Sunday, December 05, 2010

Kerala Prawn Curry

Since one week, it is heavily snowing here. Though I've spent about 3 Winters in Germany, still I cannot stop admiring the beauty of snowfall. Those little soft white flakes, falling gently from above and covering everything in a powdery white... woww... it is so wonderful !!

Though I have an urge to hold them in my hands and feel them, it is quite difficult. The moment, I touch them, my hands go numb of coldness and I'm not able to actually 'feel' the texture of snow.

Anyways, it is awfully cold here and we wanted to eat something a little hot and something Indian. So, we gave a try to the Prawns curry and here is how we prepared it.

Prawn Curry is famous in Kerala, Traditionally, it is made with coconut, ground to a smooth paste and the curry is very rich. But, we made a non-traditional lighter version of it.

Preparation Time: 30 Min
Serves: 3-4

Things you would need:

Prawns - 500g
Onions – 2 big onions, chopped
Coconut milk - 200 ml
Ginger – 1 inch piece
Garlic – 4-6 cloves
Turmeric powder – ½ tsp
Coriander powder – 1 ½ tsp
Green chillies – 2
Mustard seeds – 1 tsp
Fenugreek seeds – 1 tsp
Curry leaves – a few
Canola oil – 2 Tbs
Lemon juice – 1 (or ½ if too sour)
Salt – to taste
Coriander leaves – to garnish


Add the onions, green chillies, ginger and garlic to a mixer and grind to a smooth paste.

In a wide heavy bottom pan, add oil and when hot, add the mustard seeds. When the mustard splutters, add fenugreek seeds, curry leaves and the ground mixture and sauté for a few minutes, till the onion mixture is well cooked.

Now add turmeric, coriander powder and crushed pepper and stir the masaala for a few mins without getting burned. After the raw smell goes away, add the prawns along with coconut milk and salt. Cover the pan and cook in medium heat. Since I used frozen prawns, it took about 10 mins to get cooked. Cooking time may also vary if you use fresh prawns. But, make sure they are not overcooked; otherwise it gets rubbery.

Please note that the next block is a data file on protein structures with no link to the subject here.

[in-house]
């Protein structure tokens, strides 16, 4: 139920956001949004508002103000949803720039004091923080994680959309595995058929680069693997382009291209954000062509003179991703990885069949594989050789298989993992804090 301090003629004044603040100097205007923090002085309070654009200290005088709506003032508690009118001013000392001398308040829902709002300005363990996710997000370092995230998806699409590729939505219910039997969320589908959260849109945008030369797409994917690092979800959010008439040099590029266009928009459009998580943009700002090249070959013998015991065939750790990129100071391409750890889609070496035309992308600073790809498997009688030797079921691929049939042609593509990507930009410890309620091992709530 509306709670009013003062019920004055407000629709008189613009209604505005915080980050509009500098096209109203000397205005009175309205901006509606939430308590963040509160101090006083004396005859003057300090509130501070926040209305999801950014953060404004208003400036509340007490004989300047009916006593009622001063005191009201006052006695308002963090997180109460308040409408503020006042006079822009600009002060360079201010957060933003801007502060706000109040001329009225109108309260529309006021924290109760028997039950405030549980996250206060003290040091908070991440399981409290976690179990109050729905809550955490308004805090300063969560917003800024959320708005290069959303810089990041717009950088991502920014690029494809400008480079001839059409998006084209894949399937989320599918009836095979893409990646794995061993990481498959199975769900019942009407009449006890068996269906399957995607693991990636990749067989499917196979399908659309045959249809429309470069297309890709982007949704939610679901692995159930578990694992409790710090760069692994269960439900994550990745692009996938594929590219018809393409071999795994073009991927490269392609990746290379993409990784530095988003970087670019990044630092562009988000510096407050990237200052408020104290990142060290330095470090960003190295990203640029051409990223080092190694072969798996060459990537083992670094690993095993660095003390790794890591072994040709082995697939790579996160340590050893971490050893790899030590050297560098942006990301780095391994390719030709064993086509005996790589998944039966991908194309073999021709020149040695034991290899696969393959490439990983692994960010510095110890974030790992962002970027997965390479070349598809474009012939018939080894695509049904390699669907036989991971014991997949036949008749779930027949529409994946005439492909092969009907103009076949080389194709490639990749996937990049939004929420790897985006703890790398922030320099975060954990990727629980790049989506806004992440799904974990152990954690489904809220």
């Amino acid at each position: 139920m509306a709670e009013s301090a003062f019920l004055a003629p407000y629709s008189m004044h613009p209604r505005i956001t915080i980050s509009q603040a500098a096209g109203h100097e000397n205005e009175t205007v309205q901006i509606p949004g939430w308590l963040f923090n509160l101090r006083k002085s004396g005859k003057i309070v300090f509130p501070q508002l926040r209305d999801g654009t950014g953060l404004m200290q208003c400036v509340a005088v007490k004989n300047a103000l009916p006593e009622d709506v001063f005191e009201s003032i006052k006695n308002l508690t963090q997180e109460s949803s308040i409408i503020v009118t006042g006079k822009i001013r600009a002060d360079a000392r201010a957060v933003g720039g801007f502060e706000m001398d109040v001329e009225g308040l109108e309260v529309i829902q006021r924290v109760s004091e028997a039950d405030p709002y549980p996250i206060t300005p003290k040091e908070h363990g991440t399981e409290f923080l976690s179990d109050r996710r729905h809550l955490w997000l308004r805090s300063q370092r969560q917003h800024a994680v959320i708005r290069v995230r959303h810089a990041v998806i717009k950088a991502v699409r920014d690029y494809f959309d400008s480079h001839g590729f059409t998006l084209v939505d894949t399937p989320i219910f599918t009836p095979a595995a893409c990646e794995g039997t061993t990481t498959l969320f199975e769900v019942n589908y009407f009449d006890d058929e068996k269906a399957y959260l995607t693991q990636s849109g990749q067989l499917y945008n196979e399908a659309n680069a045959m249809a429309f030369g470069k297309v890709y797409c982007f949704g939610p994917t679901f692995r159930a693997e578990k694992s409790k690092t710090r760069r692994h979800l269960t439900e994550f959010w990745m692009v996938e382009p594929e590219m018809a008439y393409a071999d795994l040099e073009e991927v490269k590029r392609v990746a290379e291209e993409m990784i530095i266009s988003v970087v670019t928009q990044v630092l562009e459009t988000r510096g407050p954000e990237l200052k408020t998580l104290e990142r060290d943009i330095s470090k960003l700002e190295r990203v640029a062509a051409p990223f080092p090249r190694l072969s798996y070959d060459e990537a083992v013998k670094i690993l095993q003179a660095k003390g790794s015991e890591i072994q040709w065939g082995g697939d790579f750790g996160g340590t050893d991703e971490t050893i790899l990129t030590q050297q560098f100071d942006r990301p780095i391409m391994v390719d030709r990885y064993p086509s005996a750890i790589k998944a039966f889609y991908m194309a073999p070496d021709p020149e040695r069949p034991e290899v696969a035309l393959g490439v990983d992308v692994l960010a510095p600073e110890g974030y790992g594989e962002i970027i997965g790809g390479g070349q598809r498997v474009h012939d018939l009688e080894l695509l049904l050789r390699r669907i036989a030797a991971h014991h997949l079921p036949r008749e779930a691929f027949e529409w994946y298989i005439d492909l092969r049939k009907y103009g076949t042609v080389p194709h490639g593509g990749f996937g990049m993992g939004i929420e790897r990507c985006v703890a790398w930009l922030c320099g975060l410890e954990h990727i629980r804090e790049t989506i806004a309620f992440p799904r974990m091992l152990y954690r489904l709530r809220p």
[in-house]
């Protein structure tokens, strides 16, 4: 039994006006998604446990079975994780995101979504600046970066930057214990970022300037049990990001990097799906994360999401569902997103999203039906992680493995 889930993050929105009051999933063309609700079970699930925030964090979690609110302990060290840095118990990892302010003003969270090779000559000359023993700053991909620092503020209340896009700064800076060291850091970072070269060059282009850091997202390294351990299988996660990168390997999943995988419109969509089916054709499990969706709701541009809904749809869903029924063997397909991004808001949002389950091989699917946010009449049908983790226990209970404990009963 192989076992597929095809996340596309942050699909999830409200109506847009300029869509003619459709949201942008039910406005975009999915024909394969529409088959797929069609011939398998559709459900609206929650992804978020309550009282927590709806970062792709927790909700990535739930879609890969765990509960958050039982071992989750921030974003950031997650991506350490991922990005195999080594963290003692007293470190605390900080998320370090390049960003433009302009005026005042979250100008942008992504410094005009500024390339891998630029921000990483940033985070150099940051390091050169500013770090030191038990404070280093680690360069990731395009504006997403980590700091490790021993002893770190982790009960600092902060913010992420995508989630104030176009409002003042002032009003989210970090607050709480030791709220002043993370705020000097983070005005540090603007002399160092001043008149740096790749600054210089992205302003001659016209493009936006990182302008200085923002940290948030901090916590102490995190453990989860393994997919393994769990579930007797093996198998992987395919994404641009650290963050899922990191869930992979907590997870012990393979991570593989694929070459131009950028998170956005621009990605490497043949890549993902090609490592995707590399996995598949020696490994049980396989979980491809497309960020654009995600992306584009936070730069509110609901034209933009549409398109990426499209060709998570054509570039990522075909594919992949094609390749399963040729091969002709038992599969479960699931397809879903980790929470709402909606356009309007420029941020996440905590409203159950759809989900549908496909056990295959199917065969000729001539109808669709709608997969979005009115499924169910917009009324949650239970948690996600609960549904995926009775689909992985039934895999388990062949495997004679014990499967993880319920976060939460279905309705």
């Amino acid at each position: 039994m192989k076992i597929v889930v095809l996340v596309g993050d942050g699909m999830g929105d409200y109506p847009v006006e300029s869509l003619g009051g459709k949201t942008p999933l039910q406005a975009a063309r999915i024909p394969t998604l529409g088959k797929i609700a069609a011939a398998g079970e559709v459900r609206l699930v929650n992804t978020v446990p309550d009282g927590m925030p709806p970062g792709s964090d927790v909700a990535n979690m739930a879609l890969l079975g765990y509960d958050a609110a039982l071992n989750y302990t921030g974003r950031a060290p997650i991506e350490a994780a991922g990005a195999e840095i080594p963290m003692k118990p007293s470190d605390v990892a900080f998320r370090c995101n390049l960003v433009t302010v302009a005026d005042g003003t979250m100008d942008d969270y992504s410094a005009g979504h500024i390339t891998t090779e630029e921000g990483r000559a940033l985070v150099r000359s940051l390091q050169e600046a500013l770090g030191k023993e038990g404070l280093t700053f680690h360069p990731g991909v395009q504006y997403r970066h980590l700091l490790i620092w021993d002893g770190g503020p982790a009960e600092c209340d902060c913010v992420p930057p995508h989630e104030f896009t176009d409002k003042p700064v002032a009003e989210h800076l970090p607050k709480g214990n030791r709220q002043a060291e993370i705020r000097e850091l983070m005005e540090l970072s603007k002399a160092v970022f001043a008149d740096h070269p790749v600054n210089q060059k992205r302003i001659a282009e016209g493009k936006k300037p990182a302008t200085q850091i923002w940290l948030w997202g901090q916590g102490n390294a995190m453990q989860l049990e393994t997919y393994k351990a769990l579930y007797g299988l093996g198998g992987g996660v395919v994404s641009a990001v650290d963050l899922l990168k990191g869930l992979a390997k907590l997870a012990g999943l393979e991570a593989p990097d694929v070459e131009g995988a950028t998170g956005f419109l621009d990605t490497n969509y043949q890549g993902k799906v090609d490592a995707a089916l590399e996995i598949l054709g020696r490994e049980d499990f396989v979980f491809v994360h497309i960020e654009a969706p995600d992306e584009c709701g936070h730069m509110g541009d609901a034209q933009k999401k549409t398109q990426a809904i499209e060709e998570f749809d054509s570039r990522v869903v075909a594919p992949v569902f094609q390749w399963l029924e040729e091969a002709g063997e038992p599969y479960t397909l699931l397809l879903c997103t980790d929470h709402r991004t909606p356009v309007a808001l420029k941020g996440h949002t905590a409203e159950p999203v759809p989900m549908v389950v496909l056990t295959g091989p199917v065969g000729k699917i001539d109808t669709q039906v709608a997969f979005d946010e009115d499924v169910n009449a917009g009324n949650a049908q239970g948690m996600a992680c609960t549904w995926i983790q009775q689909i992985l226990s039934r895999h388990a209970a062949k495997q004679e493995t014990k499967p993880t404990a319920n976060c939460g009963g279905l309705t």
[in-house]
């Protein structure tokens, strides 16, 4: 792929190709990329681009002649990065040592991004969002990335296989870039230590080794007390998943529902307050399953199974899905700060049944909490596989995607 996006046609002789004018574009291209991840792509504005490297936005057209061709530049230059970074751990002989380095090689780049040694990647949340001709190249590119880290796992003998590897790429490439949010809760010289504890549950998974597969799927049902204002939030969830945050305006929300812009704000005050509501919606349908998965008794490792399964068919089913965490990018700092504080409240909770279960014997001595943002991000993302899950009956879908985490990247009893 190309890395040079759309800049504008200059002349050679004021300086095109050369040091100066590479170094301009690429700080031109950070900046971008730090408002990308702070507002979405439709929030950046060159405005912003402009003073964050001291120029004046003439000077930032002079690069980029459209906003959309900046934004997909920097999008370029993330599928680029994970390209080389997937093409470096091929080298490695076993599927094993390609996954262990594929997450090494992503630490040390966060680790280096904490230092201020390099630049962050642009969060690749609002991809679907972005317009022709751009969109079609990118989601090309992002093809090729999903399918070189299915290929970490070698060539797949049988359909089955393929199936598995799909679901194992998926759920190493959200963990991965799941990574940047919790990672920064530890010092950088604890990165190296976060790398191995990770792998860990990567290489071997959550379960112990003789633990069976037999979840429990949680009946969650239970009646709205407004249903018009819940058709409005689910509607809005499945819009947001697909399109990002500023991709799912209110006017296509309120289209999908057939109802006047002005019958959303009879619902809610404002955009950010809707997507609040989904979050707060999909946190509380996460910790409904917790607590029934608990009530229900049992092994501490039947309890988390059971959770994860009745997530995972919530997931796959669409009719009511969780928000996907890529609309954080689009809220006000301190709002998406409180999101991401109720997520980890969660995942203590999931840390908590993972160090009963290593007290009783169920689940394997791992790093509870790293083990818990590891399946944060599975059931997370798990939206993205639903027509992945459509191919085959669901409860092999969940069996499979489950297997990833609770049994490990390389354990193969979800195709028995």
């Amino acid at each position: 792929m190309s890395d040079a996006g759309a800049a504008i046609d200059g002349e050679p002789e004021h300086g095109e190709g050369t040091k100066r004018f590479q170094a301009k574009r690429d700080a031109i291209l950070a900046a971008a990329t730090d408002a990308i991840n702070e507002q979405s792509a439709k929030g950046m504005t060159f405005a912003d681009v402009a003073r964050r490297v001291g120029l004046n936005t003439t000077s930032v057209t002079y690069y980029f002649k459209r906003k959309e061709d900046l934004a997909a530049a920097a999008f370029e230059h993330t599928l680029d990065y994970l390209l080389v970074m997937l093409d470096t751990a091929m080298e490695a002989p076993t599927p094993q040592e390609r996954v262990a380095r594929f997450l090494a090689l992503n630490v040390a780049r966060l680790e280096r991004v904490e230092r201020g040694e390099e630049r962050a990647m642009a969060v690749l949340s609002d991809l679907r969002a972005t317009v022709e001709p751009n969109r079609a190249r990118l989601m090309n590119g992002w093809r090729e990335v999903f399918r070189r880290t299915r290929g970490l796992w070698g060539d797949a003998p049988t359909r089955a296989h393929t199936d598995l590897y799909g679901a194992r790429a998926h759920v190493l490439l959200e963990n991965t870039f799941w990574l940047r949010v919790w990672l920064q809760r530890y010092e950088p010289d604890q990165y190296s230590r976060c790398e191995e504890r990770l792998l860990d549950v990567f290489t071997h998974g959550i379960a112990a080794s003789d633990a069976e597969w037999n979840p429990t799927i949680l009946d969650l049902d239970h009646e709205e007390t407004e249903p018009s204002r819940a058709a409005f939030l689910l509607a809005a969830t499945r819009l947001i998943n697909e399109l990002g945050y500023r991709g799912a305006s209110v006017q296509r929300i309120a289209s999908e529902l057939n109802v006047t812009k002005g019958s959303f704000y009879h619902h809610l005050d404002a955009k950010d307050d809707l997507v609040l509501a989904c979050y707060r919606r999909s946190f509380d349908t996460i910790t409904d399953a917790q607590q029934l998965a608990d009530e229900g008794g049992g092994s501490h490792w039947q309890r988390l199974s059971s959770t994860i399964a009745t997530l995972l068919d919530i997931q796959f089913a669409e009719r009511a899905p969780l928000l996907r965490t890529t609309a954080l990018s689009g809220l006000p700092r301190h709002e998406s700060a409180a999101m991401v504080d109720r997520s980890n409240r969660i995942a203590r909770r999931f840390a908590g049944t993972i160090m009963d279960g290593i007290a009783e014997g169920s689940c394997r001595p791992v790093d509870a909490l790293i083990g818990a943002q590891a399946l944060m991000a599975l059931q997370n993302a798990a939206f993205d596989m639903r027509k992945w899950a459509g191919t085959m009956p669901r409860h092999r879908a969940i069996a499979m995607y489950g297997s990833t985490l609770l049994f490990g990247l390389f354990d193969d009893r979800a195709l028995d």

After prawns are done, stir in the lemon juice, sprinkle a pinch of sugar and toss with the coriander leaves.

Serve with freshly prepared rice.

  • Instead of coconut milk, one could also use 1 cup grated coconut, ground to a smooth paste.
  • In the authentic recipe, tamarind juice is used in place of lemon juice.
  • Green chillies could also be replaced by dried red chillies or ½ tsp chili powder, which would naturally give a slightly different taste.

Thursday, December 02, 2010


It's quite some time since my last post. I've been a little tied up with my job. A few weeks back, we bought some things in a Bio (Organic Food) Shop and while shopping I found a tiny booklet with a few Christmas recipes and was excited. I have gained confidence with baking, ever since I tried my hands on it and almost 80% of my baking experiences were a success. With that confidence, this time I wanted to try a cookies recipe.

Printen - They are a kind of cookies, famously called the Aachener Printen. Those authentic ones hail from a place called Aachen. I've never tasted them and neither do I know how those are prepared. I just followed the recipe given in that booklet. It was very easy to make and tasted absolutely wonderful. Here, you go...

Preparation Time: 15 Min
Baking Time: 12 Min

You need:

Plain flour – 250g
Soft Butter – 100g
Sugar – 50g
Honey – 150g
Zest of orange – 1 tsp
Baking powder – 2 tsp
Salt – a pinch
Cardamom – ½ tsp
Almonds – 100g
Fruit spread from Apricot


Blend sugar, butter and honey well to a fluffy mixture. To this, add the flour, orange zest, cardamom and salt and knead to dough. Cover this dough with a thin fresh foil and refrigerate for about half an hour.